Covid-19 crisis: Unemployment rate remains high at 24.3% amid lockdown

The week ended May 24 re­corded an unemployment rate of 24.3 per cent. This is a shade higher than the 24.0 per cent unemployment rate recorded in the preceding week. It is also a tad higher than the average unemployment rate of 24.2 per cent seen in the past eight weeks — those of the lockdown. The unemployment rate therefore continues to remain very high at over 24 per cent during the lockdown.

The labour participation rate (LPR) was 38.7 per cent in the week ended May 24. This was lower than the 38.8 per cent recorded in the preceding week. This fall in the labour participation rate comes after three weeks of continuous increases.

While the unemployment rate has been reasonably stable around 24 per cent during the lockdown, the labour participation rate trend seems to tell a story of some interesting changes in the labour markets.

The unemployment rate has risen from 8.8 per cent in March to 23.5 per cent in April and seems to have remained stable at the elevated rate of around 24 per cent in May.

The labour participation rate, on the other hand, which had dropped 6.3 percentage points — from 41.9 per cent in March to 35.6 per cent in April, seems to be regaining a substantial part of the lost ground in May. The LPR has been rising almost consistently week-after-week in the month. It reached 38.8 per cent as of the week ended May 17 indicating a recovery of nearly half the lost ground of April. The small fall in the latest week does not take away this evidently rising trend.

So it seems that a fairly large chunk of labour that had technically left the labour market in April is returning.

CMIE’s Consumer Pyramids Hou­se­hold Survey provides us with an interes­ting insight here. In April, the labour fo­rce had shrunk by 68 million — from 437 million in 2019-20 to 369 million in April. These 68 million had stopped actively looking for jobs. Interestingly, they had not stopped being interested in jobs. This is evident from the fact that the greater labour force increased by 9 million from 449 million in 2019-20 to 458 million in April.

The greater labour force is a count of the number of people who are willing to work. Some of these could be actively looking for a job and some may not. The greater labour force therefore includes three kinds of people — those who are employed; unemployed, willing to work and actively looking for a job; and those who are unemployed, willing to work but are not actively looking for a job. The labour force includes only the first two.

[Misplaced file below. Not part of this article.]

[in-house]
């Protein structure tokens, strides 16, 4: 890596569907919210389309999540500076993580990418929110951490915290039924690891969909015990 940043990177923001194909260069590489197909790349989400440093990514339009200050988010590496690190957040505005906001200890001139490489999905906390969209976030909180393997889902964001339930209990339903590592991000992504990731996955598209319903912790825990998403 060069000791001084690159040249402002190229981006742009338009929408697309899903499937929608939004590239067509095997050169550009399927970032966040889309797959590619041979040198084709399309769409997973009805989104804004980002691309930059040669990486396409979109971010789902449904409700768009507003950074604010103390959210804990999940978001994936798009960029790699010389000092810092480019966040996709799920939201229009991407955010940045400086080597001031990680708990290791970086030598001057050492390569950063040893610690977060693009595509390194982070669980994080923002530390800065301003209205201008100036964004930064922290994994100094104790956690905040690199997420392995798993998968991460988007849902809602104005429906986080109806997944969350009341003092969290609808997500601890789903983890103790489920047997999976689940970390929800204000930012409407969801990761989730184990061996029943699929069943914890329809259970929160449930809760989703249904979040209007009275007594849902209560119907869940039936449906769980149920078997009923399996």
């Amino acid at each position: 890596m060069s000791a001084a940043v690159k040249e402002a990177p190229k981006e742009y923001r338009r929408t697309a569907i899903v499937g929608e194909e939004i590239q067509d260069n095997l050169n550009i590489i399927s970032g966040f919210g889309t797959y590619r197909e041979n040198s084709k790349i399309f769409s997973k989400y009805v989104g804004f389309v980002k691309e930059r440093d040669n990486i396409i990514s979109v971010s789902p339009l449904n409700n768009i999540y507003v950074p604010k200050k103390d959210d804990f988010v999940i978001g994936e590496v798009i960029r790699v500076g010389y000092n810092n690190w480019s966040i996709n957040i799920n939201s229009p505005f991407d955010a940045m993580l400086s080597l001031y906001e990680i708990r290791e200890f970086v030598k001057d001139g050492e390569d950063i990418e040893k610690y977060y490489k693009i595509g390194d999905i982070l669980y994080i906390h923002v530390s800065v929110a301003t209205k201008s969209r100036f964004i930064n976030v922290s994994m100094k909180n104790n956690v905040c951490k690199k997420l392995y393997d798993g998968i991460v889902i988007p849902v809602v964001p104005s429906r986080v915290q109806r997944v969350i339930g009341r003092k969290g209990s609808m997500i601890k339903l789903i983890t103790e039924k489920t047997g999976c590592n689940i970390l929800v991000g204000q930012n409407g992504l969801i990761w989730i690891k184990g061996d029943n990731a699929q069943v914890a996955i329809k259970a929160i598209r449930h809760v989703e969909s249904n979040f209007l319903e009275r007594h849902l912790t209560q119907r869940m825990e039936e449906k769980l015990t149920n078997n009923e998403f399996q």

What happened in April is as follows. The count of employed shrunk by 122 million. If we give up being pedantic, we can say that 122 million lost their jobs. But all of them did not keep looking for jobs after they lost it. The count of unemployed who were looking for jobs in­creased by only 53 million. What happened to the remaining?

The data suggests that they were also willing to work but did not actively try to look for jobs. These people possibly need a job but are apparently so discouraged by the large-scale loss of employment around them that they consider it completely futile to actively look for jobs. The numbers of such people swelled by 77 million — from 12 million in 2019-20 to 89 million in April. These are the potentially unemployed but technically not considered unemployed.

Since these people are willing to work, they can easily join the labour force and start looking for jobs if employment conditions improve even marginally.

The weekly estimates of May seem to suggest that there is a migration of labour from the “willing but not looking for jobs” category to the “willing and looking for jobs category”. The discouraged workers seem to be coming back to look for jobs. This is good news.

Interestingly, the weekly data also suggests that this influx into the labour markets is succeeding in finding jobs.

The evidence to this is in the stable unemployment rate even in the face of a rising labour participation rate.

A stable unemployment rate and a rising labour participation rate im­ply an increase in the employment rate. This has indeed increased from an average of 27 per cent through most of April to 29 per cent through most of May. This two percentage point increase implies that about 20 million people may have been added to the count of those who are employed. Implicitly, the loss of 122 million in April may have narrowed down to 102 million in May.

If 20 million jobs have indeed been repaired, we have made significant progress. But the remaining challenge is five times larger at 102 million.

The author is managing director & CEO, Centre for Monitoring Indian Economy Private Limited

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